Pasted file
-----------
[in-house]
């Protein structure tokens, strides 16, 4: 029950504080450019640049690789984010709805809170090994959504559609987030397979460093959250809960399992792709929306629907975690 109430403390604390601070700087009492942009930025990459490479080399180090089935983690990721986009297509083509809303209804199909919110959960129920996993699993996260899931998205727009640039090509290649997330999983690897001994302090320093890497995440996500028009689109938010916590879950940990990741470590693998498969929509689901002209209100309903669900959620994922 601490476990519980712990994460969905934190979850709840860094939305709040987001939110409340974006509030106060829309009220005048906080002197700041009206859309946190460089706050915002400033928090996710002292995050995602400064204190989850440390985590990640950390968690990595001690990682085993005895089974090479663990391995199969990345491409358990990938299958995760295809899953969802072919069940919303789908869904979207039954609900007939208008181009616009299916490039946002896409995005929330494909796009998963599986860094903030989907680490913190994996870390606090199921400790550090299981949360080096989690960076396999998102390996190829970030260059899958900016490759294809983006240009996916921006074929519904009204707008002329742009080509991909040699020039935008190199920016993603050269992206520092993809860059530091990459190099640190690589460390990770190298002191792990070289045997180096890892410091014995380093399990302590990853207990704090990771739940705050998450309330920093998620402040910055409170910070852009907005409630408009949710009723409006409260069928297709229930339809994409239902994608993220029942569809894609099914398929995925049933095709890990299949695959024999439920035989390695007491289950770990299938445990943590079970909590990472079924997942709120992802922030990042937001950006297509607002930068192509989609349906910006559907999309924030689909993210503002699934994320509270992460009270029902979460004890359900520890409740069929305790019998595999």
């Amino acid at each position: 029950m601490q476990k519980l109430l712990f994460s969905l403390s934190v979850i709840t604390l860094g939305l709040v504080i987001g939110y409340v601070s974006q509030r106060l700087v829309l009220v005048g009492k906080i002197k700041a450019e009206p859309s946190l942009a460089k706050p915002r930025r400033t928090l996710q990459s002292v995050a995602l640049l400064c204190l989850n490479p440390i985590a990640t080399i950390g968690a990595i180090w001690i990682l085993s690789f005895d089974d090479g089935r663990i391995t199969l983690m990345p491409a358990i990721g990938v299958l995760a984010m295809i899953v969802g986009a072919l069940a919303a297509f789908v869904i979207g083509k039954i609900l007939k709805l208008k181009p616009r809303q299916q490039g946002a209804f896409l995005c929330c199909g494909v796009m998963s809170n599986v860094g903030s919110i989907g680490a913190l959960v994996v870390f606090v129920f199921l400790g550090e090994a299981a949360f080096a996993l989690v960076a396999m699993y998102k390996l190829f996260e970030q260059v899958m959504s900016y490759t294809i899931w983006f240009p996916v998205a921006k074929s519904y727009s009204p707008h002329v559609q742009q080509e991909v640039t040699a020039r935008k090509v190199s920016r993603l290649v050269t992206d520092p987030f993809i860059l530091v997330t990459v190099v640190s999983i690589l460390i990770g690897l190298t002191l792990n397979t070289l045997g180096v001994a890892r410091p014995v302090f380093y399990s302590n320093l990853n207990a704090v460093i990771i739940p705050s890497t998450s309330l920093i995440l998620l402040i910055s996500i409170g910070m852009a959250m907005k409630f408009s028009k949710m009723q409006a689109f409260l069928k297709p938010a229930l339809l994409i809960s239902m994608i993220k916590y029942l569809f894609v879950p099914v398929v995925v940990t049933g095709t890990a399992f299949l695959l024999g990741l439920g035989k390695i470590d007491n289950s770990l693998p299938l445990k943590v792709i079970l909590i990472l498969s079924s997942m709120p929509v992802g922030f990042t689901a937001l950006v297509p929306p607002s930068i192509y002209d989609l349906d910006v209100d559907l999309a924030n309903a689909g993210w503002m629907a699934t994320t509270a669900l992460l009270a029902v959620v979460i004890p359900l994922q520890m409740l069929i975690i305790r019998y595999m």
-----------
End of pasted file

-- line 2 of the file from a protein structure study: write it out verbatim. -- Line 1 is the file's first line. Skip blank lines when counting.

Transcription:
């Protein structure tokens, strides 16, 4: 029950504080450019640049690789984010709805809170090994959504559609987030397979460093959250809960399992792709929306629907975690 109430403390604390601070700087009492942009930025990459490479080399180090089935983690990721986009297509083509809303209804199909919110959960129920996993699993996260899931998205727009640039090509290649997330999983690897001994302090320093890497995440996500028009689109938010916590879950940990990741470590693998498969929509689901002209209100309903669900959620994922 601490476990519980712990994460969905934190979850709840860094939305709040987001939110409340974006509030106060829309009220005048906080002197700041009206859309946190460089706050915002400033928090996710002292995050995602400064204190989850440390985590990640950390968690990595001690990682085993005895089974090479663990391995199969990345491409358990990938299958995760295809899953969802072919069940919303789908869904979207039954609900007939208008181009616009299916490039946002896409995005929330494909796009998963599986860094903030989907680490913190994996870390606090199921400790550090299981949360080096989690960076396999998102390996190829970030260059899958900016490759294809983006240009996916921006074929519904009204707008002329742009080509991909040699020039935008190199920016993603050269992206520092993809860059530091990459190099640190690589460390990770190298002191792990070289045997180096890892410091014995380093399990302590990853207990704090990771739940705050998450309330920093998620402040910055409170910070852009907005409630408009949710009723409006409260069928297709229930339809994409239902994608993220029942569809894609099914398929995925049933095709890990299949695959024999439920035989390695007491289950770990299938445990943590079970909590990472079924997942709120992802922030990042937001950006297509607002930068192509989609349906910006559907999309924030689909993210503002699934994320509270992460009270029902979460004890359900520890409740069929305790019998595999």